When mountain lions cross paths with presidents …

Avatar BCR | May 10, 2011 0 Likes 0 Ratings

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When mountain lions cross paths with presidents …
By Mike Drago/Editor


2:37 PM on Tue., May. 10, 2011

Sometimes, game wardens or police officers must kill a mountain lion. Occasionally, the President of the United States drops into the Lone Star State for a rare visit.

When both happen on the same day, in the same place, conspiracy theorists and press release writers (and bloggers) get to work linking unlinked events.

So, according to a press release just in from Texas Parks and Wildlife, a 125-pound female mountain lion was shot to death in El Paso today, “only hours before President Obama’s scheduled arrival at this border city.”

The release says authorities twice tried to tranquilize the animal, but it led them on a “wild chase through central El Paso.” The apparently harrowing chain of events ended with officers from the El Paso police and the Texas Alcoholic Beverage Commission shooting the animal. Read the full TP&W release after the jump.

For the record, Gov. Rick Perry was nowhere to be seen.

Subject: TPWD Media Advisory: Mountain lion shot prior to Obama El Paso visit

Media Contacts: Mike Cox, Texas Parks and Wildlife Department
May 10, 2011
Mountain Lion Tranquilized, Shot in Downtown El Paso

EL PASO – Only hours before President Obama’s scheduled arrival at this border city, a mountain lion that authorities first had tried to tranquilize led law enforcement officers, a Texas Parks and Wildlife Department game warden captain and city animal control officers on a wild chase through central El Paso that ended with the animal being shot and killed.

The mountain lion, a female estimated to weigh 125 pounds, was first seen on railroad tracks near downtown around 8:30 a.m. by Union Pacific employees. They contacted El Paso’s animal control unit, which began looking for the cat. A short time later, a passerby saw the animal enter the parking garage of a state office building at 401 E. Franklin, where TPWD game wardens have their offices along with several other government agencies.

Once the animal had been cornered in the garage, a Texas Department of Health veterinarian shot it with a tranquilizer dart. But before the drug could take full effect, it jumped from the second floor of the garage back onto the street, heading north out of downtown with multiple agencies in hot pursuit, including game warden Capt. Robert Newman, city animal control and others.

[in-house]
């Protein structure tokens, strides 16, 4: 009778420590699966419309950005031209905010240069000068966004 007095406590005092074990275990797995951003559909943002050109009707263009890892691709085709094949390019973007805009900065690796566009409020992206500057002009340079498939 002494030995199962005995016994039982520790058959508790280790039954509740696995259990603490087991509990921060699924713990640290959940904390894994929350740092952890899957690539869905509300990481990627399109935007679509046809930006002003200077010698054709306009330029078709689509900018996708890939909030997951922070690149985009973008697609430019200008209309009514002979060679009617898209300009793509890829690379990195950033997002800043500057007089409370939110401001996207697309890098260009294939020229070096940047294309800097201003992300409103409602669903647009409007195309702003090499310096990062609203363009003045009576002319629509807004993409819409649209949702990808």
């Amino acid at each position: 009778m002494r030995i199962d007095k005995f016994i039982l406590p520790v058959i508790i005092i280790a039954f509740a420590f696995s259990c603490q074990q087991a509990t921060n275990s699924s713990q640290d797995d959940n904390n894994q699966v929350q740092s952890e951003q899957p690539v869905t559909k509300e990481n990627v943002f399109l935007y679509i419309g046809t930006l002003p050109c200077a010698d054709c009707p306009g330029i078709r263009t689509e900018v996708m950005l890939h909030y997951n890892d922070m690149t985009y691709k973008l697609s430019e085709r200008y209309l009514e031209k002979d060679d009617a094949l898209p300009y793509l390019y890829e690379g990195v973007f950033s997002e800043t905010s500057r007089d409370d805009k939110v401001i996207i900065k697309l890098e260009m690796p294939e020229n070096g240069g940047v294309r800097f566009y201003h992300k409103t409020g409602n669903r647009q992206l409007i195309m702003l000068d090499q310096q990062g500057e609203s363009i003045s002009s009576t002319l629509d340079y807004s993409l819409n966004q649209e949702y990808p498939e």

Passing through a school yard, the big cat ran about a half-mile north to H&H Car Wash at 701 E. Yandell Dr., where Newman and other officers evacuated several customers and lowered the business’s vehicle security gate to trap the mountain lion inside. The animal eventually lay down, but it did not lose consciousness so the veterinarian shot it with a second tranquilizer dart.

Despite that injection, the mountain lion took off and hit the fence, finding a space it was able to crawl through. Since it appeared about to escape again, two officers — one from El Paso Police Department and one from the Texas Alcoholic Beverage Commission – shot and killed the animal shortly before 10:30 a.m. The carcass will go to city animal control facilities, and there will eventually be a necropsy analysis done.

The captain said the incident ended about two and a half hours before President Obama was scheduled to arrive in the West Texas city.

Capt. Newman noted that the Rio Grande is only about a mile from the incident area, and that the Franklin Mountains are also nearby. He said there are occasional reports of mountain lions within the city limits, and that three or four years ago a TPWD game warden shot and killed a mountain lion in a west side neighborhood that backed up to the mountain range.

TPWD has mountain lion response procedures in place to cover various scenarios, and staff trained and prepared to respond in situations like the one that occurred today.
General information about mountain lions in Texas, including what people can do if they encounter a mountain lion, is on the TPWD website.


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